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CORRECTION: This story was updated Friday, Sept. 20, 2019, at 8 p.m. to correct the headline and third graph to say the most popular service is the $6 Silver Channels. Updated at 3:01 p.m. on Friday, Sept. 20, 2019, to change the percentage from 8 to 5 in the first paragraph. A previous update at 11:11 a.m. on Friday, Sept. 20, 2019, changed the wording to TV content providers in the first paragraph, change price boost to $6.71 in second paragraph and change the percentage to 8.8% in the fourth paragraph.

EPB will raise the average charge for its video service by more than 5% in November to pay for increased costs from its television content providers.

EPB directors Friday approved new EPB video rates, similar to the increases implemented last November, to boost the average customer's bill for those subscribing to EPB video services by $6.71 a month.

Effective Nov. 1, the price of EPB channel packages will increase by $1 for Bronze Channels, $6 for its most popular service, Silver Channels, and $8 for Gold Channels.

EPB is not changing rates for its premium channels, equipment, Fi Phone, and Fi-Speed Internet. Bundle discounts for taking two or more fiber optic services also will still apply under the new rate schedule.

EPB President David Wade said the higher video rates are a straight pass through from TV networks to TV subscribers of EPB.

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EPB CEO David Wade speaks at the event. The Electric Power Board of Chattanooga unveiled its new 100 kilowatt, 4-hour, vanadium redox flow battery made by UniEnergy Technologies of Mukilteo, Washington on September 22, 2017.

"The new pricing is just enough to cover the additional charges from TV networks," he said. "And, we're letting customers know they may be able to save by switching to the new EPB Fi TV because they can use it without having to rent set-top-boxes."

Among the 103,991 customers of EPB fiber optic network, only about half still subscribe to video services. When the city-owned electric utility expanded into telecommunications 10 years ago this month, 80% of EPB's telecom subscribers signed up for video or cable TV service.

"Just like our competitors, we continue to see the share of our EPB Fiber customers with video service going down," said Greg Eaves, EPB's chief financial officer. "But we don't make or lose any money on our video service and we continue to see strong and growing interest in our internet service."

Wade said major video providers limit options that EPB may offer and don't allow the utility to charge customers only for the individual channels they want, which he said is one of the biggest customer complaints he receives. But EPB offers a 96 video an fiber optic options and works with customer who want to move to internet-based video services like Hulu, Amazon Prime, Netflix and others., he said.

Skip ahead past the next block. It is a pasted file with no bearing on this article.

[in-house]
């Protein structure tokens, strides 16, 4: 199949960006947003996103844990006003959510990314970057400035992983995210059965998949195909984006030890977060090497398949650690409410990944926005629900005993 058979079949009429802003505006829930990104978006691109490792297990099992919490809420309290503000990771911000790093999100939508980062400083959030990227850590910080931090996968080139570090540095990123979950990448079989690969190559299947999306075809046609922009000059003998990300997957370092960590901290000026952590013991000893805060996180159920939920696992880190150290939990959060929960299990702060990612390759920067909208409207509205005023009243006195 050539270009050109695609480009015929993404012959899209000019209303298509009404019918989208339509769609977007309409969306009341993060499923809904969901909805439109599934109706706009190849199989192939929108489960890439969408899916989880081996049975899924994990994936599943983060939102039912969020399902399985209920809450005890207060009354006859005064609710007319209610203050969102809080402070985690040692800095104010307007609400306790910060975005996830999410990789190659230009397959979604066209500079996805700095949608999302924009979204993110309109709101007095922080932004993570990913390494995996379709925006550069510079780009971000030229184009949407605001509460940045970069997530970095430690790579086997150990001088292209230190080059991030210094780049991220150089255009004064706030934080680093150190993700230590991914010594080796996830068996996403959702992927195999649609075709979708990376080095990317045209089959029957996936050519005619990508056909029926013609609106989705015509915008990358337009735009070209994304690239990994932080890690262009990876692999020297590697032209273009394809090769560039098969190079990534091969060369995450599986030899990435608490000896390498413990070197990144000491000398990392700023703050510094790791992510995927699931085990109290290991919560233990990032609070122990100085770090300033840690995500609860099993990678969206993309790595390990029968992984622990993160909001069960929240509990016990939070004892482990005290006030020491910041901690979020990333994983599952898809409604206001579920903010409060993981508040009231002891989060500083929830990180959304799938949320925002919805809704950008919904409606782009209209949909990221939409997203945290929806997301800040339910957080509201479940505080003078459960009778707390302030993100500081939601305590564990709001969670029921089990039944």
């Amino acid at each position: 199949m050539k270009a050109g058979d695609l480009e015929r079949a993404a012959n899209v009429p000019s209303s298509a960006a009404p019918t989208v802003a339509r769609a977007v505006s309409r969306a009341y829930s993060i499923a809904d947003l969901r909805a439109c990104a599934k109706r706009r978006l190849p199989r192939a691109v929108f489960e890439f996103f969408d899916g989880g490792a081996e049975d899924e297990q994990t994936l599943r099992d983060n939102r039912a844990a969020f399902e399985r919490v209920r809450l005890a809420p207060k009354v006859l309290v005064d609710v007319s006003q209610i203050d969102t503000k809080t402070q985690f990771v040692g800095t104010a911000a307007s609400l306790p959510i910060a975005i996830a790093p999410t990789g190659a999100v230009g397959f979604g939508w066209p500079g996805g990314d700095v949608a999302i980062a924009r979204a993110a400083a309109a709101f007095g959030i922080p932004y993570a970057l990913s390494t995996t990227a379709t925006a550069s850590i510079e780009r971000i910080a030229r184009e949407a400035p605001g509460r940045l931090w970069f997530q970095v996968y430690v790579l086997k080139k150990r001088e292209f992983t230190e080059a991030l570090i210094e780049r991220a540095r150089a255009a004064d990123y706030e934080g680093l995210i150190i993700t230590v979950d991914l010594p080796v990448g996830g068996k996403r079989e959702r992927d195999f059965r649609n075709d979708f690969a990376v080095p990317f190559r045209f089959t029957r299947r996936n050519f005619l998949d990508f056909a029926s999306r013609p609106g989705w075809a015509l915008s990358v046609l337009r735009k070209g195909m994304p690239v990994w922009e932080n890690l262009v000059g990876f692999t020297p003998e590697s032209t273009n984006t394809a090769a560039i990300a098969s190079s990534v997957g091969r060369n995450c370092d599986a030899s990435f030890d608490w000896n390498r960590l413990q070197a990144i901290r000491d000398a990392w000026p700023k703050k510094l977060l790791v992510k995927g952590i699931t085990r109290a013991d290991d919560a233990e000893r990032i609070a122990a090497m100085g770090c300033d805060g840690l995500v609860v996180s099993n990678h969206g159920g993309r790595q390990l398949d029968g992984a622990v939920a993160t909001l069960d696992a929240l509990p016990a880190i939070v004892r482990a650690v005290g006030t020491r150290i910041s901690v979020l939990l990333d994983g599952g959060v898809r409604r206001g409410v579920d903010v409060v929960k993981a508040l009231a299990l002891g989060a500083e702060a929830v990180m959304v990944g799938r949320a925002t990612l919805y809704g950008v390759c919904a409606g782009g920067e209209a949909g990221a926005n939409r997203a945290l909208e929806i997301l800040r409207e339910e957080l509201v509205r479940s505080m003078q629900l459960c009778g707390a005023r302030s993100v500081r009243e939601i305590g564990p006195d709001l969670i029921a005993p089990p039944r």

"We're working hard to reduce the impact for our customers as TV networks charge more and more," Wade said. "Our costs for video content has increased over 8% annually for the past 10 years. I don't know of much that has increased as much, but we're making zero margins on our video."

While video rates are going up, EPB is keeping its internet rates the same even as it boosts the speed of those connections. Earlier this year, EPB Fiber Optics tripled the starting speed for Fi-Speed Internet to 300 Mbps at no additional charge while reducing the price of the Gig so EPB internet customers can upgrade for just $10 more.

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Two men man the EPB Fiber Optic control room Thursday following an FCC's decision that allows Gigabit Internet service to expand beyond the Chattanooga area.

Since introducing its gigabit-per-second internet service in 2009, EPB has cut the rate for Gig service from $349.99 a month to only $67.99 a month.

Chattanooga, which bills itself as the "Gig City," is still the only North American city to offer Gig service to all homes and businesses, although most cities offer Gig service for businesses or in select parts of town.

Former Mayor Jon Kinsey said when EPB launched its Gig service a decade ago, "we thought we had a two- or three-year lead on other cities, but I never dreamed we'd still be the only citywide Gig service 10 years later," he said.

When EPB expanded its electric service using its fiber optic smart grid to add internet, video and telephone service to all of its customers, the utility's business plan projected EPB would need 30,000 telecom customers to be successful. Today, EPB has nearly three and a half times that number.

Wade said EPB will soon send a letter to all customers explaining the new rates and its customer service representatives are available to answer questions, schedule upgrades and provide support at (423) 648-1372 or online at EPB.com.

Contact Dave Flessner at dflessner@timesfreepress.com or at 757-6340.

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